There are a lot of useful functions that have no closed form solution, meaning we can't just do a computation and return the value. Instead, we need to use an iterative method to approximate the function value. We can use this to approximate sine (with Taylor series expansion), approximate square root (as we'll do in this lecture), or optimize a cost or error function (gradient descent in next lecture).

As with the previous uniform random variable lecture, we must translate a recurrence relation to Python. Instead of returning a single value in the recurrence series, we will look for **convergence of the series**. In other words, if we run the series out far enough, $x_{i+1}$ will be close to $x_i$ leaving $x_i$ as a very accurate approximation of square root. This will teach us the basics of iterative computing and prepare us for the more complicated function optimization material.

To approximate square root, the idea is to pick an initial estimate, $x_0$, and then iterate with better and better estimates, $x_i$, using the (Babylonian method) recurrence relation:

$x_{i+1} = \frac{1}{2}(x_i + \frac{n}{x_i})$

There’s a great deal on the web you can read to learn more about why this process works but it relies on the average (midpoint) of $x_i$ and $n/x_i$ getting us closer to the square root of n. The cool thing is that the iteration converges quickly.

Our goal is to write a function that takes a single number and returns it square root. What do we know about this function before even beginning to code? Well, we have a clear description of the problem per our function workplan, and we also have the function signature we want:

```
def sqrt(n):
```

Because we are implementing a recurrence relation, we know that we will have a loop that computes $x_{i+1}$ from $x_{i}$.

The terminating condition of the loop is when we have reached convergence or close to it. Convergence just means that $x_{i+1}$ is pretty close to $x_i$. Because we can never compare to real numbers for equality, we have to check for the difference being smaller than some precision like 0.00000001.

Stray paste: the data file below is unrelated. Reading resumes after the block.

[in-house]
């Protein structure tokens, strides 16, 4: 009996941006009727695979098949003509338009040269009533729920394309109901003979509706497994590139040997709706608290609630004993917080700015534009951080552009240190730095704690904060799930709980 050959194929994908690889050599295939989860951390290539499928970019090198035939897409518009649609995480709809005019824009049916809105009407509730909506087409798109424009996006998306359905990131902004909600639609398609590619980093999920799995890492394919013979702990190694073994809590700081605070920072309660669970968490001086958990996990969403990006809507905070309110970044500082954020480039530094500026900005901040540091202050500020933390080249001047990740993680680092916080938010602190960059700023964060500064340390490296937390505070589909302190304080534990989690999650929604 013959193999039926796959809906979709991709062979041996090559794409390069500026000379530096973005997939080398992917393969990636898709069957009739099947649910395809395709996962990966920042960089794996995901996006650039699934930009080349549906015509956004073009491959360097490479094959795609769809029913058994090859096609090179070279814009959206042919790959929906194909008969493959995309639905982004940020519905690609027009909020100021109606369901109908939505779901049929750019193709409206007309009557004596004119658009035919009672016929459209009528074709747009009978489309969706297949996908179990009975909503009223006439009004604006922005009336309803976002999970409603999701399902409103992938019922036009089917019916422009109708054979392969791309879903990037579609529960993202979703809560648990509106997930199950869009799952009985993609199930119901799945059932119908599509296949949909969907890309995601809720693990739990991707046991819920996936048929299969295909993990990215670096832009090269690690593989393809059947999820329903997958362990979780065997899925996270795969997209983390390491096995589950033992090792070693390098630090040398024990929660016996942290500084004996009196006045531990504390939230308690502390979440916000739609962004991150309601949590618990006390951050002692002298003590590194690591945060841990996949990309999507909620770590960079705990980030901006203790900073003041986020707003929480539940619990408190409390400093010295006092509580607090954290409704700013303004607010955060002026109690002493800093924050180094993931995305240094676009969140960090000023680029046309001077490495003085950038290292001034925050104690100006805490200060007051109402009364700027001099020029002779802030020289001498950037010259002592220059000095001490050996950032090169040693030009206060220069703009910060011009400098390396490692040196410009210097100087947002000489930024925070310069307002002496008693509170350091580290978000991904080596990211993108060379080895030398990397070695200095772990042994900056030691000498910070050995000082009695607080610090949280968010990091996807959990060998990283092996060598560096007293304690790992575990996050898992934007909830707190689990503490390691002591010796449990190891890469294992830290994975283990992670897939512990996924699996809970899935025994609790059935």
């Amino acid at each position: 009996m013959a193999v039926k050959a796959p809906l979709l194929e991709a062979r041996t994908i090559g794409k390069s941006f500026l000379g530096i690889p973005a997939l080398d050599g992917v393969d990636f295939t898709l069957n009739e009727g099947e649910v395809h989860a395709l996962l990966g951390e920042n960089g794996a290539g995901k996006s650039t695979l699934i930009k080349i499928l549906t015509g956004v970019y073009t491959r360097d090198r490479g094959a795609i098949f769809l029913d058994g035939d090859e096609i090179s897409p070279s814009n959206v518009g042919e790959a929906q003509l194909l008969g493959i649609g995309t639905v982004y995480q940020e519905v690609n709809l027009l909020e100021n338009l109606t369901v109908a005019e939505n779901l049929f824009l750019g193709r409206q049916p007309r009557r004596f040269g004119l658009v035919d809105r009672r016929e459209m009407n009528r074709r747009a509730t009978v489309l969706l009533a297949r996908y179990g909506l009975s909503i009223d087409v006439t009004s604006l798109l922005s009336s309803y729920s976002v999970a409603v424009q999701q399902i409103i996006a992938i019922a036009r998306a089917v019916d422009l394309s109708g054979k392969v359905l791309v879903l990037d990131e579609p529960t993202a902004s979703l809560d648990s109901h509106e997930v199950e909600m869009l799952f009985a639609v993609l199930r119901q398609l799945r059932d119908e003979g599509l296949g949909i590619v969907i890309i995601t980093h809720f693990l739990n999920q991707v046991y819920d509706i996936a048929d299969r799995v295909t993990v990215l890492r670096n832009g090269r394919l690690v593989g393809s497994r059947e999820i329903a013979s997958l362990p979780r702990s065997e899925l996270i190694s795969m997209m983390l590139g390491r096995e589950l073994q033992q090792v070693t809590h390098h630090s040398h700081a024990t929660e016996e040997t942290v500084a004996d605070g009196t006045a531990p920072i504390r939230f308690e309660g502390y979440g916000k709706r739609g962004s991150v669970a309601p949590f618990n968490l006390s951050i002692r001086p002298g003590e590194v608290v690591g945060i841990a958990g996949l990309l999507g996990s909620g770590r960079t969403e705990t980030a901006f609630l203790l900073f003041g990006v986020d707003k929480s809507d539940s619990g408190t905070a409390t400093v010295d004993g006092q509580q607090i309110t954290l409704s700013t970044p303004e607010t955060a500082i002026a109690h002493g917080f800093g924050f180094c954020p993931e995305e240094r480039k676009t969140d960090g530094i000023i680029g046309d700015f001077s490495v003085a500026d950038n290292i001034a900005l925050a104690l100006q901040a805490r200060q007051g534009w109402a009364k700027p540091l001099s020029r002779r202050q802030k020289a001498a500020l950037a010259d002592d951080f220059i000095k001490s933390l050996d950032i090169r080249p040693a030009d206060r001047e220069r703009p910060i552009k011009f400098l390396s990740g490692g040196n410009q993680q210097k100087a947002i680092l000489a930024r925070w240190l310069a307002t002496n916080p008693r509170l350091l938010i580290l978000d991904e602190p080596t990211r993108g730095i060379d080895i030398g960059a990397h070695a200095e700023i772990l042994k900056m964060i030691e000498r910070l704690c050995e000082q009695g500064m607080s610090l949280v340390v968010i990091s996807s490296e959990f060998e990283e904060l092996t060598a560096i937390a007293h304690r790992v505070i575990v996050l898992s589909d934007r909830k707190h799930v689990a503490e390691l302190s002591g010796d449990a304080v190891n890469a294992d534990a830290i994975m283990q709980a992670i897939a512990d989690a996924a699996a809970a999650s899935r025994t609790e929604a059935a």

Just as we have an outline for an analytics program, iterative methods all share the same basic outline. (I'm assuming here that $x_{i+1}$ depends only on a single previous value and that $i$ implicitly increments as the loop goes around.)

*set $x_0$ to initial value*

*repeat:*

$x_{i+1} =$ function-giving-next-value$(x_i)$

*until $abs(x_{i+1} - x_i) \lt precision$
return $x_{i+1}$*

Because Python does not have a repeat-until loop, we fake it with an infinite loop containing a conditional that breaks us out upon convergence:

*set $x_0$ to initial value*

*while True:*

$x_{i+1} =$ function-giving-next-value$(x_i)$

*if $abs(x_{i+1} - x_i) \lt precision$
return $x_{i+1}$*

That is a fairly straightforward implementation of the recurrence relation, but you will notice that we don't actually need to keep all previous $x_i$ around except for the new value and the previous value. Here is a Python implementation that tracks only two values and follows the infinite loop pattern:

```
In [19]:
```def sqrt(n):
"compute square root of n"
PRECISION = 0.00000001 # stop iterating when we converge with this delta
x_0 = 1.0 # pick any old initial value
x_prev = x_0
while True: # Python doesn't have repeat-until loop so fake it
#print(x_prev)
x_new = 0.5 * (x_prev + n/x_prev)
if abs(x_new - x_prev) < PRECISION:
return x_new
x_prev = x_new # x_i+1 becomes x_i (previous value)

```
In [17]:
```sqrt(100)

```
Out[17]:
```

`math.sqrt()`

and use numpy's `isclose`

to do the comparison.

```
In [22]:
```import numpy as np
def check(n):
assert np.isclose(sqrt(n), np.sqrt(n))
def test_sqrt():
check(125348)
check(89.2342)
check(100)
check(1)
check(0)
test_sqrt()

`test_sqrt()`

cannot see function `check()`

. On the other hand, `check()`

**can** see the symbols outside of `test_sqrt()`

, such as our `sqrt()`

.

Type in (don't cut/paste) the `sqrt(n)`

function and test with, for example, `sqrt(125348.0)`

. Make sure you get the right answer (354.045195) and then add print statements so that you can see the sequence of $x_{i}$ values. I get:

```
1.0
62674.5
31338.249992
15671.1249162
7839.56178812
3927.77547356
1979.84435152
1021.5781996
572.139273508
395.612894667
356.228988269
354.051888518
354.045194918
354.045194855
```

Notice how quickly it converges!

```
In [3]:
```def sqrt_with_trace(n):
"compute square root of n"
PRECISION = 0.00000001 # stop iterating when we converge with this delta
x_0 = 1.0 # pick any old initial value
x_prev = x_0
while True: # Python doesn't have repeat-until loop so fake it
print(x_prev)
x_new = 0.5 * (x_prev + n/x_prev)
if abs(x_new - x_prev) < PRECISION:
return x_new
x_prev = x_new
sqrt_with_trace(125348.000000)

```
Out[3]:
```